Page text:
European Stocks Edge Higher, Yields Rise as Markets Adjust Rate Expectations

LONDON—European stock indexes opened slightly higher on Tuesday, while U.S. and European government bond yields rose to new multiyear highs as investors adjusted their expectations for rate hikes following hawkish comments from the U.S. Federal Reserve.

Fed Chair Jerome Powell said that the central bank could move “more aggressively” to raise rates to fight inflation, possibly by more than 25 basis points at once.

Markets scrambled to recalibrate the higher possibility of a 50 bps hike. On Tuesday morning, money markets were pricing in an 80 percent chance of a 50 bps hike in May.

At 0853 GMT, the U.S. 10-year Treasury yield was at 2.3497 percent, its highest since 2019.

RBC Capital Markets’ chief U.S. economist, Tom Porcelli, wrote in a note to clients that during the speech “it was easy to wonder if a 75bps hike or even going intra-meeting is possible.”

“Both outcomes seem incredibly extreme but when we hear Powell talk about inflation he comes off as incredibly anxious to us.”

Eurozone government bond yields also rose, with Germany’s benchmark 10-year yield hitting a new 2018 high of 0.51 percent.

Although Wall Street had closed lower after Powell’s comments, stock markets in Europe opened a touch higher, with the MSCI world equity index, which tracks shares in 50 countries, up 0.2 percent on the day.

The STOXX 600 was up 0.5 percent, having climbed high in recent sessions to reach a one-month high. London’s FTSE 100 was up 0.6 percent.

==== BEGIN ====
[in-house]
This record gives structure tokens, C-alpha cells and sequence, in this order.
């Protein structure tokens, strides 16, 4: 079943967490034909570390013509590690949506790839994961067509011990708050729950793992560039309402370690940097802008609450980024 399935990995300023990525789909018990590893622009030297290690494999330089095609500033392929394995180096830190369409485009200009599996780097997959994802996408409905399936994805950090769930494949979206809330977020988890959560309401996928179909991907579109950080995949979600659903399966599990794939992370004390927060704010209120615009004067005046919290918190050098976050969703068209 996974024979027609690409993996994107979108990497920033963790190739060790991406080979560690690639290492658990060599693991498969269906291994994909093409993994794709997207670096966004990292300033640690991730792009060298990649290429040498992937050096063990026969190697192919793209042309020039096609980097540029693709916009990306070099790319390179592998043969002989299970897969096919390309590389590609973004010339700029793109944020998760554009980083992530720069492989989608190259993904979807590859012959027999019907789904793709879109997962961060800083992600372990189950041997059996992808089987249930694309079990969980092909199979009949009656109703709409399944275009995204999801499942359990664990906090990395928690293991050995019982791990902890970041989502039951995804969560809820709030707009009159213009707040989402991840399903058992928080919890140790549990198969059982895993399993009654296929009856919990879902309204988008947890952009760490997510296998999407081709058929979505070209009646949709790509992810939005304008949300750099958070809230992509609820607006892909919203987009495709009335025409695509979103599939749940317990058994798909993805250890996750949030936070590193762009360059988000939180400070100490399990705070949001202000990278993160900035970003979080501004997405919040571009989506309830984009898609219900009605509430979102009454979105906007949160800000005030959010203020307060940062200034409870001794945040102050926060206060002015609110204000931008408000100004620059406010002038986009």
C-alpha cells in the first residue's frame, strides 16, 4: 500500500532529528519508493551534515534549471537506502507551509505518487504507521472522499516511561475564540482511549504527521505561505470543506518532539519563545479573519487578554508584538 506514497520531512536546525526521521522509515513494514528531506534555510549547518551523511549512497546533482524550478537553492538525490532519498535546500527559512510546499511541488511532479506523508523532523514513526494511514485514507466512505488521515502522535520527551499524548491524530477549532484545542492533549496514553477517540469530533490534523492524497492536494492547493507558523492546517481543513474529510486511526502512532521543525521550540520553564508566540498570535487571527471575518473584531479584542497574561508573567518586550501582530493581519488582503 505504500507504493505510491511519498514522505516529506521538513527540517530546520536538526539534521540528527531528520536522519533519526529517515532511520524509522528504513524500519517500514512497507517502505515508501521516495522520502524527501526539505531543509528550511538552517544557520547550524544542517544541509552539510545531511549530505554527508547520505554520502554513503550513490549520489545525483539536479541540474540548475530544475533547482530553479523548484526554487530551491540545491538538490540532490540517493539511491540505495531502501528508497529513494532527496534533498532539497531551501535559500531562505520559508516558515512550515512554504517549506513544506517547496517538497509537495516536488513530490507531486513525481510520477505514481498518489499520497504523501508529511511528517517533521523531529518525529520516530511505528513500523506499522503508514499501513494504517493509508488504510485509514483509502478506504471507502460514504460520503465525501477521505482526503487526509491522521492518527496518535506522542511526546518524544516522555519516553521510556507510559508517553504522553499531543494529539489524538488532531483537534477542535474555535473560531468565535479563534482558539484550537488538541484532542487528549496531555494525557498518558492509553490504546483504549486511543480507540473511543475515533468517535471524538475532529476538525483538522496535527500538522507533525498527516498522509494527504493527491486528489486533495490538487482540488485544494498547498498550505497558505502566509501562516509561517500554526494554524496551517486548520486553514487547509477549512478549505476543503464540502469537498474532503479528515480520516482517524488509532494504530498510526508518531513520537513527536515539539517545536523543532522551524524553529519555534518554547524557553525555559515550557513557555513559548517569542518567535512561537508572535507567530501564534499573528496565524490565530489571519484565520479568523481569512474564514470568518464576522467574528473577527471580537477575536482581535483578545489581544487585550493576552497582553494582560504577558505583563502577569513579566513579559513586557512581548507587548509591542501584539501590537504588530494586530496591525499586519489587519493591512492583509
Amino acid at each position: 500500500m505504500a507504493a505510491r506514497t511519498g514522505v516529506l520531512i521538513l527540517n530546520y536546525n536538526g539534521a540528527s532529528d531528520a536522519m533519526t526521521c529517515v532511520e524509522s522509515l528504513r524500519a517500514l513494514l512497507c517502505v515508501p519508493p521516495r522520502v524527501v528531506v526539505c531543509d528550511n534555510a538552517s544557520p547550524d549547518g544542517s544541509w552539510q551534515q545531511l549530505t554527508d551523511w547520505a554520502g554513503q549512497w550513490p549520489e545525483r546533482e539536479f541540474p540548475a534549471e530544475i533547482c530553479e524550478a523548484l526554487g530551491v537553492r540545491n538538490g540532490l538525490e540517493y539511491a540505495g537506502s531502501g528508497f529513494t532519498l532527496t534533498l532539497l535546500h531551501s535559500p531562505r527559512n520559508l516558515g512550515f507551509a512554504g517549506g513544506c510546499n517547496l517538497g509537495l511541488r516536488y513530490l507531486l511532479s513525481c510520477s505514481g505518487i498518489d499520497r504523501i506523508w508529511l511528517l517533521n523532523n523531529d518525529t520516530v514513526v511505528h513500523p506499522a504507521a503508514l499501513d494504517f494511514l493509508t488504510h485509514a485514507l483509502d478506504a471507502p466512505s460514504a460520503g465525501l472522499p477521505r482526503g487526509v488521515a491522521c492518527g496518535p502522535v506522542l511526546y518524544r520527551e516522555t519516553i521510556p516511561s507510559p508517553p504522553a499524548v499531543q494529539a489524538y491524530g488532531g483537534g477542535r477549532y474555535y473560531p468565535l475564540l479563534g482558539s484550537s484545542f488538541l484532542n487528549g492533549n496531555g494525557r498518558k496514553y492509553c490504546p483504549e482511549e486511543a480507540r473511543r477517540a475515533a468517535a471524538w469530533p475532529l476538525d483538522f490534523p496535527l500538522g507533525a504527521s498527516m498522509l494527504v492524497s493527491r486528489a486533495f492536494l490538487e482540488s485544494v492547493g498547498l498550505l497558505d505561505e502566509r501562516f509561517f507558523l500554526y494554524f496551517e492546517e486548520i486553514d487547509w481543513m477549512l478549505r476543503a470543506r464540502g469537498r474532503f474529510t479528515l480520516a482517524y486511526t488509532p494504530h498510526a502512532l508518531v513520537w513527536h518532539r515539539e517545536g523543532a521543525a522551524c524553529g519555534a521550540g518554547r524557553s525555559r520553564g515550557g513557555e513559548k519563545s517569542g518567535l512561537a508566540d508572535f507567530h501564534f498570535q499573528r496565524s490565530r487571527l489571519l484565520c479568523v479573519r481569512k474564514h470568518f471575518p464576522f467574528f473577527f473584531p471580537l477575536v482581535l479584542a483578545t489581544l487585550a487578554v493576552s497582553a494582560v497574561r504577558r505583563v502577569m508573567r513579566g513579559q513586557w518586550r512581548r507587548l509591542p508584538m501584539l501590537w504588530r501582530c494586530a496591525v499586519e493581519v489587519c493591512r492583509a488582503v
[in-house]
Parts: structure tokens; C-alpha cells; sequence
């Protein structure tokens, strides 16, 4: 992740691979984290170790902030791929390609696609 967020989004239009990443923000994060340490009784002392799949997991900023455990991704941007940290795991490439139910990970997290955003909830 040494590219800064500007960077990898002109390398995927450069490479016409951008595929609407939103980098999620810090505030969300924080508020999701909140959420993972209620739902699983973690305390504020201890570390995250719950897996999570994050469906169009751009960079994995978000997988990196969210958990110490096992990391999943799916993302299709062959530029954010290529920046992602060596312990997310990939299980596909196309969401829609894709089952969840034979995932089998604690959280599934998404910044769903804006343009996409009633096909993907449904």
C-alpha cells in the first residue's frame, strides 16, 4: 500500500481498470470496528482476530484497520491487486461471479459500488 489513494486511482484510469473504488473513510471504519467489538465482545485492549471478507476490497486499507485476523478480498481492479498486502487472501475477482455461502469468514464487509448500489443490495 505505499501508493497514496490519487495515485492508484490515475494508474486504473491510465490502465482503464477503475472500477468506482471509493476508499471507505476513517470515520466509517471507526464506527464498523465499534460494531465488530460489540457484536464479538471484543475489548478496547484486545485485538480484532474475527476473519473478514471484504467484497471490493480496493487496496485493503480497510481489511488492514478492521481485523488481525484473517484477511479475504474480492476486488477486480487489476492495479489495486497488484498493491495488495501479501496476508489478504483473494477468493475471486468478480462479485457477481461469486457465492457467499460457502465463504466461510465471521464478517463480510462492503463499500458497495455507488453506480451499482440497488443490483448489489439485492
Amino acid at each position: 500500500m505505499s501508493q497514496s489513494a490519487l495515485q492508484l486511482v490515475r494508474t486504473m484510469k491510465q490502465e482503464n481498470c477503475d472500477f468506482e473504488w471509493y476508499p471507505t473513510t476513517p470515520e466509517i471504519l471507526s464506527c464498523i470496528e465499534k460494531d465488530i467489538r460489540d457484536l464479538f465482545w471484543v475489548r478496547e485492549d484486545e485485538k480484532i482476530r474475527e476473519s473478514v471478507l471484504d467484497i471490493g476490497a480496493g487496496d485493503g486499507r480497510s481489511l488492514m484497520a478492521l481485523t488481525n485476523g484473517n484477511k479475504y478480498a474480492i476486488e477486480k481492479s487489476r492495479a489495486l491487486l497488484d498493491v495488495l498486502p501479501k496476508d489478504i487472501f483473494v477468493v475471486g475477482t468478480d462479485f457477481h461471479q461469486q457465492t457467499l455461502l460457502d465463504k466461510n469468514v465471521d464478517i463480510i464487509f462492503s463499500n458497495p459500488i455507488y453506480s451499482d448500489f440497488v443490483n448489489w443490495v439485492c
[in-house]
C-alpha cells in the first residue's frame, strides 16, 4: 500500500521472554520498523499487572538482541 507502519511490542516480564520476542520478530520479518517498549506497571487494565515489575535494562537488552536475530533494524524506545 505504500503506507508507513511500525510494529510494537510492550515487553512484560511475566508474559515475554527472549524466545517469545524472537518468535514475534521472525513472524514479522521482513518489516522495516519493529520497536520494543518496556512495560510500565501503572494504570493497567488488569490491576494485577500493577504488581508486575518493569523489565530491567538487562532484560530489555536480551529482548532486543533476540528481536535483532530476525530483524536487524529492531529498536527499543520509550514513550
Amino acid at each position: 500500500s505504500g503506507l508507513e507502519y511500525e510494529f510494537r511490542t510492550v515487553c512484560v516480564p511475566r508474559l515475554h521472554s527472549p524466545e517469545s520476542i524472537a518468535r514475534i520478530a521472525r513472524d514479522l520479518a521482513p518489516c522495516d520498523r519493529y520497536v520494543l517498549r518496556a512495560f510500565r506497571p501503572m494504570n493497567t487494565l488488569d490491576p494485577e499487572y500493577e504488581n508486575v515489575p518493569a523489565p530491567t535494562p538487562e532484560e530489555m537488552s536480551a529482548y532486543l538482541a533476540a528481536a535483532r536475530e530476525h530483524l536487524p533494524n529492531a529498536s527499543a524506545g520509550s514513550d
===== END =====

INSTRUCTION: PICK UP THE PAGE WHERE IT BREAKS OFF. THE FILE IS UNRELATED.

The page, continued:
“With positioning light, sentiment weak, and geopolitical risks likely to ease over time, we believe risks are skewed to the upside,” wrote JPMorgan strategists in a note to clients.

JPMorgan said that 80 percent of its clients plan to increase equity exposure, which is a record high.

The conflict in Ukraine continued to weigh on sentiment.

Oil prices continued to rise overnight following news that some European Union members were considering imposing sanctions on Russian oil—although Germany said that the bloc was too dependent on Russian oil and gas to be able to cut itself off.

But prices dropped around 0800 GMT, with Brent crude futures down 0.9 percent on the day by 0916 GMT and West Texas Intermediate futures down 0.7 percent.

The U.S. dollar index was up 0.1 percent at 98.61, while the euro was a touch lower at $1.1009.

The Japanese yen plunged past the 120 level versus the dollar, hurt by the divergent rate-hike expectations for the United States and Japan.

“The perception that the JPY may become a funding currency rather than a safe-haven unit after the BoJ made it clear that they do not want to hike rates at present has further helped USD-JPY break above the key 120 threshold,” UniCredit said in a client note.

In cryptocurrencies, bitcoin was up 3.6 percent at around $42,515.

By Elizabeth Howcroft



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